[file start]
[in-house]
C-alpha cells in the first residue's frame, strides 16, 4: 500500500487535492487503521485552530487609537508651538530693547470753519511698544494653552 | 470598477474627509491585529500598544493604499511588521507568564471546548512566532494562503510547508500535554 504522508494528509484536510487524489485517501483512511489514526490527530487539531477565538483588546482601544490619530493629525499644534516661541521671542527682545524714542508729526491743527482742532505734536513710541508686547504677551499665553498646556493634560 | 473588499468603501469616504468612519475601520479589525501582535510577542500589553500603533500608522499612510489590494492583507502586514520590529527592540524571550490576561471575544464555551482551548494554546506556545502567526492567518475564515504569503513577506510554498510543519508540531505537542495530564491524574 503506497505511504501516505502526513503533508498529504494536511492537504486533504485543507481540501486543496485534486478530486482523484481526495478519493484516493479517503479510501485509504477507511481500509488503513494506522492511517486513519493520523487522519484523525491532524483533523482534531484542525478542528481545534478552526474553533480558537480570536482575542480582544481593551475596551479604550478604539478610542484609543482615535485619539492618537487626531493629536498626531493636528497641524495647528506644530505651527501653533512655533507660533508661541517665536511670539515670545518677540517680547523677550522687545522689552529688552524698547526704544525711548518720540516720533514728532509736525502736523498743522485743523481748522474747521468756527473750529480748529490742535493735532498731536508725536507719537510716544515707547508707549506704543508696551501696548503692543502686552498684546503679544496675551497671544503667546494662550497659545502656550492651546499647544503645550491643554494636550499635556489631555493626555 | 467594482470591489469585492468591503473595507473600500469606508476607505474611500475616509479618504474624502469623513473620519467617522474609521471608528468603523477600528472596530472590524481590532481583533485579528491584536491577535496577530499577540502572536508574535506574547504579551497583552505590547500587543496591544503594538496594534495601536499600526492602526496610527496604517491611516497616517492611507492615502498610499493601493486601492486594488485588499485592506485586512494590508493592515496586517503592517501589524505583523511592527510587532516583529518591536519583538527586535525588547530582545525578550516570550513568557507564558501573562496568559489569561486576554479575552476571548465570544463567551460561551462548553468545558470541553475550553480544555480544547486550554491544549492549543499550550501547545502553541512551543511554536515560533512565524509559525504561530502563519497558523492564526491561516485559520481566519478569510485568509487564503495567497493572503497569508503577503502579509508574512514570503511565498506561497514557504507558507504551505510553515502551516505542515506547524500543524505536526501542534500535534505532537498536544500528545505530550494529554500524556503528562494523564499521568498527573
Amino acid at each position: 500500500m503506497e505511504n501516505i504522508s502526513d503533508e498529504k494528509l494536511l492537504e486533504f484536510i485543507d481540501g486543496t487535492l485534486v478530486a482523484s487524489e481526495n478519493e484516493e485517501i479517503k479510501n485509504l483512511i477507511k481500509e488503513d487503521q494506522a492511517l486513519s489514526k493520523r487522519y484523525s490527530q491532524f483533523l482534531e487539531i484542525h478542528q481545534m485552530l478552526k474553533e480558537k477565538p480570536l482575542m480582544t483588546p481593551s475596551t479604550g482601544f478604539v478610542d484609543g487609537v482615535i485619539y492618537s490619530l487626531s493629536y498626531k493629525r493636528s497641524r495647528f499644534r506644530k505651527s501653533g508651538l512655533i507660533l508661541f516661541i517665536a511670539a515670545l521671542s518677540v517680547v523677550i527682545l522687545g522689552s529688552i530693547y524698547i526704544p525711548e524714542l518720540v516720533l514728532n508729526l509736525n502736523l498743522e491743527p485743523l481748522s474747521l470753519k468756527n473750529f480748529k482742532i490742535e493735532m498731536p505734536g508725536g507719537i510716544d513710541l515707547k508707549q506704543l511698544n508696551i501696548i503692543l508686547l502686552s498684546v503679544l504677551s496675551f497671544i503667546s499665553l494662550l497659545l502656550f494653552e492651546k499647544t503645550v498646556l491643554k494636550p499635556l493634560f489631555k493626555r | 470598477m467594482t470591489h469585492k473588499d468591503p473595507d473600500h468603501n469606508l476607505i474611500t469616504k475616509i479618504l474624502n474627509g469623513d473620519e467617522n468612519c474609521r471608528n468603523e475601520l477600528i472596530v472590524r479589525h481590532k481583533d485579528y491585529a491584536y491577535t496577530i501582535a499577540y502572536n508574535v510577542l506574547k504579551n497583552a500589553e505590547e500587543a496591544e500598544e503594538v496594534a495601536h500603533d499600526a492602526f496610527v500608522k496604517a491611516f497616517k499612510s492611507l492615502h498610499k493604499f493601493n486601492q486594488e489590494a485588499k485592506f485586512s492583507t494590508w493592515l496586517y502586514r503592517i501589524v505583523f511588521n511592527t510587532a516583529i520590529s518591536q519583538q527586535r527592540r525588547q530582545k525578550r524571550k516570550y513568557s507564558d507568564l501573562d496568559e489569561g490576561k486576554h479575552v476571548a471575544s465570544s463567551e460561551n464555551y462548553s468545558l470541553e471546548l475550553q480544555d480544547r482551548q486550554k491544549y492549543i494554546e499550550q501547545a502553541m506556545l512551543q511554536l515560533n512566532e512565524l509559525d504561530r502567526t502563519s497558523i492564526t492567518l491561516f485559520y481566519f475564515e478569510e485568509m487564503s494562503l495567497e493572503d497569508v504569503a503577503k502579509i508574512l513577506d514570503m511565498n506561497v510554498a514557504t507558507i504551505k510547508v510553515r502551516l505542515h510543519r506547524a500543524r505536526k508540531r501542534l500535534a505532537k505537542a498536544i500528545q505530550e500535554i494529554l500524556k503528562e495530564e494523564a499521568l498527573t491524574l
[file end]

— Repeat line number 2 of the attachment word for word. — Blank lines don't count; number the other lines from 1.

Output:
C-alpha cells in the first residue's frame, strides 16, 4: 500500500487535492487503521485552530487609537508651538530693547470753519511698544494653552 | 470598477474627509491585529500598544493604499511588521507568564471546548512566532494562503510547508500535554 504522508494528509484536510487524489485517501483512511489514526490527530487539531477565538483588546482601544490619530493629525499644534516661541521671542527682545524714542508729526491743527482742532505734536513710541508686547504677551499665553498646556493634560 | 473588499468603501469616504468612519475601520479589525501582535510577542500589553500603533500608522499612510489590494492583507502586514520590529527592540524571550490576561471575544464555551482551548494554546506556545502567526492567518475564515504569503513577506510554498510543519508540531505537542495530564491524574 503506497505511504501516505502526513503533508498529504494536511492537504486533504485543507481540501486543496485534486478530486482523484481526495478519493484516493479517503479510501485509504477507511481500509488503513494506522492511517486513519493520523487522519484523525491532524483533523482534531484542525478542528481545534478552526474553533480558537480570536482575542480582544481593551475596551479604550478604539478610542484609543482615535485619539492618537487626531493629536498626531493636528497641524495647528506644530505651527501653533512655533507660533508661541517665536511670539515670545518677540517680547523677550522687545522689552529688552524698547526704544525711548518720540516720533514728532509736525502736523498743522485743523481748522474747521468756527473750529480748529490742535493735532498731536508725536507719537510716544515707547508707549506704543508696551501696548503692543502686552498684546503679544496675551497671544503667546494662550497659545502656550492651546499647544503645550491643554494636550499635556489631555493626555 | 467594482470591489469585492468591503473595507473600500469606508476607505474611500475616509479618504474624502469623513473620519467617522474609521471608528468603523477600528472596530472590524481590532481583533485579528491584536491577535496577530499577540502572536508574535506574547504579551497583552505590547500587543496591544503594538496594534495601536499600526492602526496610527496604517491611516497616517492611507492615502498610499493601493486601492486594488485588499485592506485586512494590508493592515496586517503592517501589524505583523511592527510587532516583529518591536519583538527586535525588547530582545525578550516570550513568557507564558501573562496568559489569561486576554479575552476571548465570544463567551460561551462548553468545558470541553475550553480544555480544547486550554491544549492549543499550550501547545502553541512551543511554536515560533512565524509559525504561530502563519497558523492564526491561516485559520481566519478569510485568509487564503495567497493572503497569508503577503502579509508574512514570503511565498506561497514557504507558507504551505510553515502551516505542515506547524500543524505536526501542534500535534505532537498536544500528545505530550494529554500524556503528562494523564499521568498527573